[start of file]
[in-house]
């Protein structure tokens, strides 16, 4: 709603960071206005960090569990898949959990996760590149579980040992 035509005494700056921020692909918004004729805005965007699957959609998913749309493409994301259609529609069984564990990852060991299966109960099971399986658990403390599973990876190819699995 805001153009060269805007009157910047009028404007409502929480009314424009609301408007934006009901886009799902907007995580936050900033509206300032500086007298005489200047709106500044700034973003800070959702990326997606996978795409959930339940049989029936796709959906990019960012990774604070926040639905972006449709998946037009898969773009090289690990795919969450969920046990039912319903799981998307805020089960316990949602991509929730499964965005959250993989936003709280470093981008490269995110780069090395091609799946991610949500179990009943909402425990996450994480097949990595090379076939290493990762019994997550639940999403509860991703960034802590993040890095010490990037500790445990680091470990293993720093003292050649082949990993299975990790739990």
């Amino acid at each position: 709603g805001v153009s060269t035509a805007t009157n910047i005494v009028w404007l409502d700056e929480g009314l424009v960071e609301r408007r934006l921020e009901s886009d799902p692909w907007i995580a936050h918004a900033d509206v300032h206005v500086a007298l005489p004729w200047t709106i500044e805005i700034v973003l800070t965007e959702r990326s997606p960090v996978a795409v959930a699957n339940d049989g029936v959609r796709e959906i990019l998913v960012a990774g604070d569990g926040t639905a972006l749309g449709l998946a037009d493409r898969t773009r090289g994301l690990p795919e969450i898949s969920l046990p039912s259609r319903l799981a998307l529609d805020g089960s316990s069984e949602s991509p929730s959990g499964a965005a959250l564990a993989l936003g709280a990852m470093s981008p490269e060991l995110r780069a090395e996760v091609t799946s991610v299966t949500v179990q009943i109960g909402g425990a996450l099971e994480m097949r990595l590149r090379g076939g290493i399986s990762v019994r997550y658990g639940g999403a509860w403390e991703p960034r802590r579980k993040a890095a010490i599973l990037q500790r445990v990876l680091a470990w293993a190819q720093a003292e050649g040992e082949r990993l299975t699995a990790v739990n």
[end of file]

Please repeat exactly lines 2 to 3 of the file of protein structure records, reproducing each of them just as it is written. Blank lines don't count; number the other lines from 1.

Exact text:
């Protein structure tokens, strides 16, 4: 709603960071206005960090569990898949959990996760590149579980040992 035509005494700056921020692909918004004729805005965007699957959609998913749309493409994301259609529609069984564990990852060991299966109960099971399986658990403390599973990876190819699995 805001153009060269805007009157910047009028404007409502929480009314424009609301408007934006009901886009799902907007995580936050900033509206300032500086007298005489200047709106500044700034973003800070959702990326997606996978795409959930339940049989029936796709959906990019960012990774604070926040639905972006449709998946037009898969773009090289690990795919969450969920046990039912319903799981998307805020089960316990949602991509929730499964965005959250993989936003709280470093981008490269995110780069090395091609799946991610949500179990009943909402425990996450994480097949990595090379076939290493990762019994997550639940999403509860991703960034802590993040890095010490990037500790445990680091470990293993720093003292050649082949990993299975990790739990």
């Amino acid at each position: 709603g805001v153009s060269t035509a805007t009157n910047i005494v009028w404007l409502d700056e929480g009314l424009v960071e609301r408007r934006l921020e009901s886009d799902p692909w907007i995580a936050h918004a900033d509206v300032h206005v500086a007298l005489p004729w200047t709106i500044e805005i700034v973003l800070t965007e959702r990326s997606p960090v996978a795409v959930a699957n339940d049989g029936v959609r796709e959906i990019l998913v960012a990774g604070d569990g926040t639905a972006l749309g449709l998946a037009d493409r898969t773009r090289g994301l690990p795919e969450i898949s969920l046990p039912s259609r319903l799981a998307l529609d805020g089960s316990s069984e949602s991509p929730s959990g499964a965005a959250l564990a993989l936003g709280a990852m470093s981008p490269e060991l995110r780069a090395e996760v091609t799946s991610v299966t949500v179990q009943i109960g909402g425990a996450l099971e994480m097949r990595l590149r090379g076939g290493i399986s990762v019994r997550y658990g639940g999403a509860w403390e991703p960034r802590r579980k993040a890095a010490i599973l990037q500790r445990v990876l680091a470990w293993a190819q720093a003292e050649g040992e082949r990993l299975t699995a990790v739990n």